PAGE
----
New York Imposes Emergency Mask Mandate For All Indoor Public Places

New York Governor Kathy Hochul has announced that, as of December 13, all public places in the state must require masks to allow people to enter. This mandate comes at the recommendation of the New York State Department of Health, which has noted a sharp increase in the number of COVID-19 infections and hospitalizations throughout the state. The mask mandate affects everyone over the age of two, although businesses may require proof of vaccination in lieu of a mask.

Continue reading “New York Imposes Emergency Mask Mandate For All Indoor Public Places”

NY Employers Now Required to Inform Employees of Electronic Monitoring

Under a new law set to take effect next May, employers in New York State would be required to inform employees in advance if they intend to engage in electronic monitoring of their workforce. This law, S2628, will have a substantial effect on employers that use various technologies to monitor their employees’ electronic communications, who currently do not need to tell their employees if they do so. Employers who violate this law may find themselves subject to investigation and fines by the New York Attorney General’s (AG’s) office.

Continue reading “NY Employers Now Required to Inform Employees of Electronic Monitoring”

New EEOC Guidance Allows Employees to Sue For COVID-19 Retaliation

The Equal Employment Opportunity Commission (EEOC) has just issued guidance, clarifying that employees can seek a legal remedy in the event they suffer retaliation for reporting COVID-19 related violations. This means that anyone who suffers employment discrimination for reporting employers that violate COVID-19 labor protections can file a complaint with the EEOC or pursue litigation in court, as appropriate. This guidance has upset some employers, who fear a wave of lawsuits for alleged COVID-19 retaliation.

Continue reading “New EEOC Guidance Allows Employees to Sue For COVID-19 Retaliation”

Advocacy Group Files Charge Against NCAA Over College Athletes

In a recently filed lawsuit, the College Basketball Players Association (CBPA) has accused the National Collegiate Athletic Association (NCAA) of violating Sec. 8(a)(1) of the NLRA “by classifying college athletes as student-athletes.” In so doing, the CBPA alleges the NCAA has illegally benefitted from the work of college athletes without giving them the income or benefits they would otherwise be entitled to. They have filed a charge with the National Labor Relations Board (NLRB) to have them investigate the issue, with the intent of changing the existing law.

Continue reading “Advocacy Group Files Charge Against NCAA Over College Athletes”

What is a Union Election, and How Can You Hold One?

A critical part of the process of unionizing is holding what is known as a union election. Without it, you cannot legally form a union in the United States, and you cannot move forward with negotiating with your employer collectively. But what exactly is a union election, and how do you go about holding one in your workplace?

Continue reading “What is a Union Election, and How Can You Hold One?”

NYSDHR No Longer Discontinues Complaints After Private Settlements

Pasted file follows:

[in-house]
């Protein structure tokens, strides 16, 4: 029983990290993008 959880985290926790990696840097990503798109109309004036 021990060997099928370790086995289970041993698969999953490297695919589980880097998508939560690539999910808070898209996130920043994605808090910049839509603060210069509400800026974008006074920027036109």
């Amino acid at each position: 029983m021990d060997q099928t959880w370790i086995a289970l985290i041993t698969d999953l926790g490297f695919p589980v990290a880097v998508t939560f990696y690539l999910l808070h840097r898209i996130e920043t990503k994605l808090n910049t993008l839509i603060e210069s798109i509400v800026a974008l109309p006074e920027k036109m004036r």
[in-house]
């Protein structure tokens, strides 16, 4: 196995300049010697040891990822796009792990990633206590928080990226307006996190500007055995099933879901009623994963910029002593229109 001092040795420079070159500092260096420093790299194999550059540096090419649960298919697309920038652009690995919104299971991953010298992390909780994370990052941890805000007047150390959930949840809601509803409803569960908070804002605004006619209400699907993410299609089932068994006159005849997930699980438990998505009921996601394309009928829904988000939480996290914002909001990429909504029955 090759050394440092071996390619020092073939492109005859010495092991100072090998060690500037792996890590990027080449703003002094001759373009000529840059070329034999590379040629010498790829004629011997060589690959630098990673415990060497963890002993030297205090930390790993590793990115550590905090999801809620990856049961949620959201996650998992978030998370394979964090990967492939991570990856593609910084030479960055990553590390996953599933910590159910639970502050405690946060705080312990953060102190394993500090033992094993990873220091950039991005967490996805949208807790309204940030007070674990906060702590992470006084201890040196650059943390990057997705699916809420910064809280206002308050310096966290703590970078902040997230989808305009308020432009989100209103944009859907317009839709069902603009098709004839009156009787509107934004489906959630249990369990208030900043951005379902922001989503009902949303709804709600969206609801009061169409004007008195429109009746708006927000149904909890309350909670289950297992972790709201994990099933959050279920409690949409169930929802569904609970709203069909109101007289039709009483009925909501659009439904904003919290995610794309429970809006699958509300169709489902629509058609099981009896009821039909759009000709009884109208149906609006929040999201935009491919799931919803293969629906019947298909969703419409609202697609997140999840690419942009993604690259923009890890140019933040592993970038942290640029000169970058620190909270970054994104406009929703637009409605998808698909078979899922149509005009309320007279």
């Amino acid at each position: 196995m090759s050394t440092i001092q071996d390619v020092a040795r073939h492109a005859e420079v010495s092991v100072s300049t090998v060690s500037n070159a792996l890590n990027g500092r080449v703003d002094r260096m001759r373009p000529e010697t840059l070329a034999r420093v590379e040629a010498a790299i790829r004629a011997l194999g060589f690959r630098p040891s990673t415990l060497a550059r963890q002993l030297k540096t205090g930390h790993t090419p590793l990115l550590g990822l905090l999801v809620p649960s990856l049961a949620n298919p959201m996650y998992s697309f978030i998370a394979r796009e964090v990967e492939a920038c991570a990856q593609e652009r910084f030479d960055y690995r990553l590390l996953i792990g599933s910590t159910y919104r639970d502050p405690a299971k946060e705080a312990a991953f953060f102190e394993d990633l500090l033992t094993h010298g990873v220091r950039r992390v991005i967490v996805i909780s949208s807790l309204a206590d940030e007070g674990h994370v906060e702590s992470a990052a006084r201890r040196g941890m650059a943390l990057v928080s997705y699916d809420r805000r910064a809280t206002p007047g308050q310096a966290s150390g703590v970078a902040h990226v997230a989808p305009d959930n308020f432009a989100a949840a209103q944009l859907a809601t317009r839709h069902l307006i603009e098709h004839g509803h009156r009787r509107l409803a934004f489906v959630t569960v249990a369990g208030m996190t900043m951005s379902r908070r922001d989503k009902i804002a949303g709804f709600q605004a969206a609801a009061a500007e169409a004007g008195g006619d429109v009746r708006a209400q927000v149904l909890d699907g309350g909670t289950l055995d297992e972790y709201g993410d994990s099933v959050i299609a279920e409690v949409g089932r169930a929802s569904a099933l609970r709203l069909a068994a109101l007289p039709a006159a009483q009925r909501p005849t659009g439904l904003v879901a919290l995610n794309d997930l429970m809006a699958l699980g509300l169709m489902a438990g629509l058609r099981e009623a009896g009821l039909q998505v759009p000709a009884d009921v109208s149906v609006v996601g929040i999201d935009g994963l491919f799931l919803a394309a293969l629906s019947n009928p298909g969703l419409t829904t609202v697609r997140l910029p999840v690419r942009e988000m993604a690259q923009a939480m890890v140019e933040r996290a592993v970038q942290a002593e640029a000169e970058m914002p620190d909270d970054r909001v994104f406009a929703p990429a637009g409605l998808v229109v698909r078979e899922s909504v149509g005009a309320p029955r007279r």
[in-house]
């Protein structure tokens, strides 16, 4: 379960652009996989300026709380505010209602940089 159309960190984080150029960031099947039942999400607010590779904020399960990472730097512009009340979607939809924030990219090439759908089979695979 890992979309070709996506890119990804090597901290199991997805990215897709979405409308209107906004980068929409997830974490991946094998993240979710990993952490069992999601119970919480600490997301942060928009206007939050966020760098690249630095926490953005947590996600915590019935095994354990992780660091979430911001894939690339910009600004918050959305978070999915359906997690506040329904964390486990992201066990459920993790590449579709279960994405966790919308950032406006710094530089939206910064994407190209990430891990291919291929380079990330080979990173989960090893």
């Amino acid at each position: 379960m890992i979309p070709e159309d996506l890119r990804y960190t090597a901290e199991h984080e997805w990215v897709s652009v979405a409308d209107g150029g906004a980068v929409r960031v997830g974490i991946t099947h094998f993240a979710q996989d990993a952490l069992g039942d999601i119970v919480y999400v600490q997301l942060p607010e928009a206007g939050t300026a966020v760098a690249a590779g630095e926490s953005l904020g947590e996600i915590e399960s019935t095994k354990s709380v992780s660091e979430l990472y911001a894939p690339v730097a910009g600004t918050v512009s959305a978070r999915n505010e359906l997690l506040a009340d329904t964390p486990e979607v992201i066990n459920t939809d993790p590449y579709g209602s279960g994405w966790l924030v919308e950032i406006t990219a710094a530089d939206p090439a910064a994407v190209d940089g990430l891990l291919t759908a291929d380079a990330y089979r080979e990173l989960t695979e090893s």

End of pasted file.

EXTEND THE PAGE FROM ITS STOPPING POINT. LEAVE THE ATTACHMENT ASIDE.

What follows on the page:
The New York State Department of Human Rights (NYSDHR) has announced that it has stopped the policy of discontinuing complaints about labor and employment violations after the parties have reached a private settlement. Supporters of the change say that it will help to prevent future labor and employment abuses. However, critics of the new policy say that it will harm people’s ability to obtain private settlements, dragging out cases for months or years and encouraging more employers to go to trial.

Continue reading “NYSDHR No Longer Discontinues Complaints After Private Settlements”

Can Employers Monitor Employees in the Workplace?

As technology has advanced, it has become more and more common for employers to electronically monitor employees in the workplace. In addition, the tools that employers have to monitor employees have become more sophisticated, allowing extensive tracking of an employee’s activities throughout the workday. But are there any limits on this authority, and what can happen when an employer crosses the line?

Continue reading “Can Employers Monitor Employees in the Workplace?”

Five Ways Employers Illegally Interfere With Labor Organizing

Suffice it to say that most employers do not like the idea of their workers unionizing. In order to prevent their workers from organizing a union, they will go to extreme lengths to sabotage labor organizing efforts, sometimes in violation of the law. Here are just five of the ways that employers will break the law when trying to stop a labor union from organizing: Continue reading “Five Ways Employers Illegally Interfere With Labor Organizing”

Four Types of Concerted Activity Protected Under the NLRA

The National Labor Relations Act (NLRA) protects individuals engaged in “protected concerted activity,” allowing them to legally fight for increased pay, better benefits, and improved working conditions. This concerted activity is essential for labor organizing, and thus these protections are a cornerstone of labor law. Here are five common examples of protected concerted activity, as defined by the NLRA: Continue reading “Four Types of Concerted Activity Protected Under the NLRA”

Uber Sued For Discrimination in Background Checks

Uber Technologies, Inc., the company behind popular ride-sharing service Uber, has been sued in the Southern District of New York for allegedly violating anti-discrimination laws via its use of background checks. The class action suit alleges that Uber illegally discriminated against drivers with criminal histories and bad credit. As a result, numerous drivers were deprived of the ability to drive for Uber without warning and without a rationale given. Continue reading “Uber Sued For Discrimination in Background Checks”